Dr. Benoit Merle – Nanoindentation at high strain rates – Challenges and recent advances

Jun 18, 2020

Nanoindentation is typically performed at slow strain rates < ~0.1/s, which precludes it from ballistic applications. Recent years have seen the development of nano-impact testing, which produces much higher deformation rates. However, data from such experiments are challenging to interpret, because the high strain rates are not sustained throughout the experiment and the classical definition of hardness is not applicable.

Constant strain rate nanoindentation yields more meaningful data, albeit at the expense of the deformation velocity. Here, we show that the current strain rate limitation to ~0.1/s primarily derives from the so-called plasticity error related to the continuous stiffness measurements (CSM) and we explore ways to push this limit. Firstly, we show that there is still some room for increasing the CSM harmonic frequency of the system so as to perform valid measurements one order of magnitude faster than usual.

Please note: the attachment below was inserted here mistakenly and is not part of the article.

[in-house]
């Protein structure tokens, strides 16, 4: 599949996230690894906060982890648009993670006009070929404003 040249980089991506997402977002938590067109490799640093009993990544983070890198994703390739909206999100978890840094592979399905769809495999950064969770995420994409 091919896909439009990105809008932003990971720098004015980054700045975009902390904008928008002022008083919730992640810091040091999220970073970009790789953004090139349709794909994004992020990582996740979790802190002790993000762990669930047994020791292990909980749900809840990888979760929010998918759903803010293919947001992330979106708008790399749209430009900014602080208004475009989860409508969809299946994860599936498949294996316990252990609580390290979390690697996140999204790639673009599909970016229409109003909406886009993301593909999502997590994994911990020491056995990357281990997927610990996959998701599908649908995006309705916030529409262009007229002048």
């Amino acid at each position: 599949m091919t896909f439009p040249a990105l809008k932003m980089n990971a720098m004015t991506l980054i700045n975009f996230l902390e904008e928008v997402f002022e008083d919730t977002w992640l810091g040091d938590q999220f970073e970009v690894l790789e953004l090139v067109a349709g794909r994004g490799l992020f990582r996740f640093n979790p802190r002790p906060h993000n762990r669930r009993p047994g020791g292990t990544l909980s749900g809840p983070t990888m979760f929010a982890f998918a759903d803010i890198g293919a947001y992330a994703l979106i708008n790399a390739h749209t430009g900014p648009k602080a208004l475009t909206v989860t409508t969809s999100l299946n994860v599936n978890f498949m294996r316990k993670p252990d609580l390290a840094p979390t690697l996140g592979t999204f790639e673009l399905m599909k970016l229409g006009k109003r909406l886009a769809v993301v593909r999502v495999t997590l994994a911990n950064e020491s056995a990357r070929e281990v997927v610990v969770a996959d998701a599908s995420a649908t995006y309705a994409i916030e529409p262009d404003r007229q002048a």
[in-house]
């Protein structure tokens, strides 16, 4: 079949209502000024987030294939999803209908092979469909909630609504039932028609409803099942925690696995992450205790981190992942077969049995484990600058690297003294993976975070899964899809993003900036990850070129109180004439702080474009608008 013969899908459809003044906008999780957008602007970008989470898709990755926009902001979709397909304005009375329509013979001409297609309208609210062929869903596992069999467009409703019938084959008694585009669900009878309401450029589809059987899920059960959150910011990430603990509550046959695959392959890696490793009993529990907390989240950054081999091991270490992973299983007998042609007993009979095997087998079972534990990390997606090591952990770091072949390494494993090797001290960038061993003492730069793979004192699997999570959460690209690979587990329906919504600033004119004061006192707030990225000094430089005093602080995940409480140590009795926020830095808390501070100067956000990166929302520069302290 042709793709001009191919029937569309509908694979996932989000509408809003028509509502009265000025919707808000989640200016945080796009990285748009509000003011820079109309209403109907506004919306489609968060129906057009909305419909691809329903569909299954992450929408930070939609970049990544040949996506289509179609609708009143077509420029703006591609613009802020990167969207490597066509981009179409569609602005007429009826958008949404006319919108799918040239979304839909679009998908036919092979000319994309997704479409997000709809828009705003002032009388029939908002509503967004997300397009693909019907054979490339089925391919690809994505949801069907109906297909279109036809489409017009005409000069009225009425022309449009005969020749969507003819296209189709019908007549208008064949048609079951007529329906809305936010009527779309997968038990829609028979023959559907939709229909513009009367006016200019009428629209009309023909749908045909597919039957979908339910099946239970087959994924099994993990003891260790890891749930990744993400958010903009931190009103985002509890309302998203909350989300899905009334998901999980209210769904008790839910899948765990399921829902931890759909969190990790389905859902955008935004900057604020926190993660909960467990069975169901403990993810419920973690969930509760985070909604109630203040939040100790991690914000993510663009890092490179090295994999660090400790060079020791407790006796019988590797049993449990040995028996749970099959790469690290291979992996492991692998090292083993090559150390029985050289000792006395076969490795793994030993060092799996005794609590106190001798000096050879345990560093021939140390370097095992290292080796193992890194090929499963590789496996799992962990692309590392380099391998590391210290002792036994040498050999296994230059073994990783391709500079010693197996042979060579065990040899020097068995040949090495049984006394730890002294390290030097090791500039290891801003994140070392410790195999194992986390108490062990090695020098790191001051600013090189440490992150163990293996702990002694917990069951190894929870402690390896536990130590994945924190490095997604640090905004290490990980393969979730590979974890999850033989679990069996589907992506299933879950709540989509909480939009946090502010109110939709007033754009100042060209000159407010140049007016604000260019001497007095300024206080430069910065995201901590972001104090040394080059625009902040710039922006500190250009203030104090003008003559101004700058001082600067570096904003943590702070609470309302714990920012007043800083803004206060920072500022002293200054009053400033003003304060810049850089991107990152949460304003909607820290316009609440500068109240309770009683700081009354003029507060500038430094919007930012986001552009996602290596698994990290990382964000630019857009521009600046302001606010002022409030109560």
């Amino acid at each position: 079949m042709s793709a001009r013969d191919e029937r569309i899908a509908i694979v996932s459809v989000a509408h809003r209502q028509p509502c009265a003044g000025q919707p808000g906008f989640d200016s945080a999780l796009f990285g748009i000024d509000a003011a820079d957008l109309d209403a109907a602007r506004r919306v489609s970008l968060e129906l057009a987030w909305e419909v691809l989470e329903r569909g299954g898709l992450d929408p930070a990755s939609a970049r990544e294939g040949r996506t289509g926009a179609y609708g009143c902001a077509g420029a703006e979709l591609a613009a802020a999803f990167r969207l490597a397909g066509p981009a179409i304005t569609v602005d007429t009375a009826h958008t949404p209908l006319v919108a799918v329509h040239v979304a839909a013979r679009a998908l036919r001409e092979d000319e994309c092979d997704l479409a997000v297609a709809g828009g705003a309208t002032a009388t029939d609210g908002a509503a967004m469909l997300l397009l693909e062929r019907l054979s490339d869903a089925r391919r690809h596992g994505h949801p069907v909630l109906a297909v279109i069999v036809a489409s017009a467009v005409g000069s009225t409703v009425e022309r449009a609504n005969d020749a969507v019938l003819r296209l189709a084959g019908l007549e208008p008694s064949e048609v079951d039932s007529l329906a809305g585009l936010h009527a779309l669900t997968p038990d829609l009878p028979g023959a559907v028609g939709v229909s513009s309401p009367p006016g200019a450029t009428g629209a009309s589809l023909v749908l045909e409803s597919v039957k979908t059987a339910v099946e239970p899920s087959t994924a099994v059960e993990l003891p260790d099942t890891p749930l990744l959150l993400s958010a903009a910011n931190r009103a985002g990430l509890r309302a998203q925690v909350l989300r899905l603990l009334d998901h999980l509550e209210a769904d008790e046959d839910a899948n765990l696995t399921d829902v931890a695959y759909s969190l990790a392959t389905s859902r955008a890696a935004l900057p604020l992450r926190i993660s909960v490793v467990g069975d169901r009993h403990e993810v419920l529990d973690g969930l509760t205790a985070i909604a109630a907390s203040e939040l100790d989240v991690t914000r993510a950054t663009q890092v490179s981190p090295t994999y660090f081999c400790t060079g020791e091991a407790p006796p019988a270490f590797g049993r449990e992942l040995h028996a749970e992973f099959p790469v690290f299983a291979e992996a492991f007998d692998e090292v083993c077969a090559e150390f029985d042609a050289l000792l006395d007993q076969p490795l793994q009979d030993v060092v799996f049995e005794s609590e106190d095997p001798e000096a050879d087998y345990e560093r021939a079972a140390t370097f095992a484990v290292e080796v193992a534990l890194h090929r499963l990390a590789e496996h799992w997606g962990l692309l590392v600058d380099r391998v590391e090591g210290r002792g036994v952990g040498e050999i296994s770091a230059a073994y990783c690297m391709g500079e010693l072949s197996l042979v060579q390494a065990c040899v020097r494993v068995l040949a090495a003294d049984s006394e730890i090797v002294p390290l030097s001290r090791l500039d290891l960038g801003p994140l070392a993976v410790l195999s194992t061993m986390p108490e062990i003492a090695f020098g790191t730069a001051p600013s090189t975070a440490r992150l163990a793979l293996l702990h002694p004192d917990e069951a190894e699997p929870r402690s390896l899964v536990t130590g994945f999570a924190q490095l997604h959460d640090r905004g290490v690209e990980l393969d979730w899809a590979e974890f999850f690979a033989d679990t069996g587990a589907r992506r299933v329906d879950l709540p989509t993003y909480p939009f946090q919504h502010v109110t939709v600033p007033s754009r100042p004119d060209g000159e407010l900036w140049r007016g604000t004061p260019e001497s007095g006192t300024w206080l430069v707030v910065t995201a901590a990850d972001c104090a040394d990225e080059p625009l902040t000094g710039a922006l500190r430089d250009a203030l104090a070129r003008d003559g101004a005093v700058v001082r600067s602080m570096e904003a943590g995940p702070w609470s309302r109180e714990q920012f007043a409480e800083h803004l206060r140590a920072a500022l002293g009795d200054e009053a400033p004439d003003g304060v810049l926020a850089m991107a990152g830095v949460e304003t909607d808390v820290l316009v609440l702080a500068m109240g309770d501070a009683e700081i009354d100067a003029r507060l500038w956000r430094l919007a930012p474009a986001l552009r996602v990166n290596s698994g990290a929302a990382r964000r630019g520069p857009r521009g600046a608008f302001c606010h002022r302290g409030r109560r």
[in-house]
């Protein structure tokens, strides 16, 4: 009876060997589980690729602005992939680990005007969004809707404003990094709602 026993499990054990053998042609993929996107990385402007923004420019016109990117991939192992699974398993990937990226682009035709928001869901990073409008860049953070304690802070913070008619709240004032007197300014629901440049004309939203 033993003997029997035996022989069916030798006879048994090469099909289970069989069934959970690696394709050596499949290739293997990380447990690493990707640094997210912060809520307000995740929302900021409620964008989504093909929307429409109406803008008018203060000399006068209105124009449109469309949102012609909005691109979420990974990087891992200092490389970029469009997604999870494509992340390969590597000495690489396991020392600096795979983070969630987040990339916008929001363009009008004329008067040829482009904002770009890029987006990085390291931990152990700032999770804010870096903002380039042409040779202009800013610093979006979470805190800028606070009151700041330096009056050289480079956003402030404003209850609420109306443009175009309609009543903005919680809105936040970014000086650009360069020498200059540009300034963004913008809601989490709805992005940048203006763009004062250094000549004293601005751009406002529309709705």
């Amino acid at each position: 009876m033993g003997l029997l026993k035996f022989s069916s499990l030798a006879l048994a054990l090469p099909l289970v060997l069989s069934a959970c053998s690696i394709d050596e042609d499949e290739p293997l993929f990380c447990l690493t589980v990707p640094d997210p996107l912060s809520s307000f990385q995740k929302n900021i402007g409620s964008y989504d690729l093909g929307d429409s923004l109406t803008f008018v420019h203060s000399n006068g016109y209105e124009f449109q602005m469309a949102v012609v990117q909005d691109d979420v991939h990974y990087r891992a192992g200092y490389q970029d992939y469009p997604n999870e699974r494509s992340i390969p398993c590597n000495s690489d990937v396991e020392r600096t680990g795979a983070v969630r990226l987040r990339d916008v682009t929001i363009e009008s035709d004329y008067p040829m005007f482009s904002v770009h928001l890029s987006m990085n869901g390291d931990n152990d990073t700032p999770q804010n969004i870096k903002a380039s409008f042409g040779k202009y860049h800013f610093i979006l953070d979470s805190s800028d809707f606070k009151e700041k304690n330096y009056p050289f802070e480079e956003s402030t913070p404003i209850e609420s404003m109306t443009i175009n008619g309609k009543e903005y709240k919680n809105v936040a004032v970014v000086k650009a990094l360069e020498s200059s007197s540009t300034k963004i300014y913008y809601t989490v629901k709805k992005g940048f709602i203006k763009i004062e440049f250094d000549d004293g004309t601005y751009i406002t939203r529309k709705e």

In order to access high deformation rates, we take the drastic step of modifying the standard Oliver-Pharr evaluation method, so as to avoid the need for a measurement of the contact stiffness, e.g. by CSM. With this improvement, the experimental upper strain rate limit is mostly determined by the time constants of the hardware components and lies around 100 /s with most current commercial systems.

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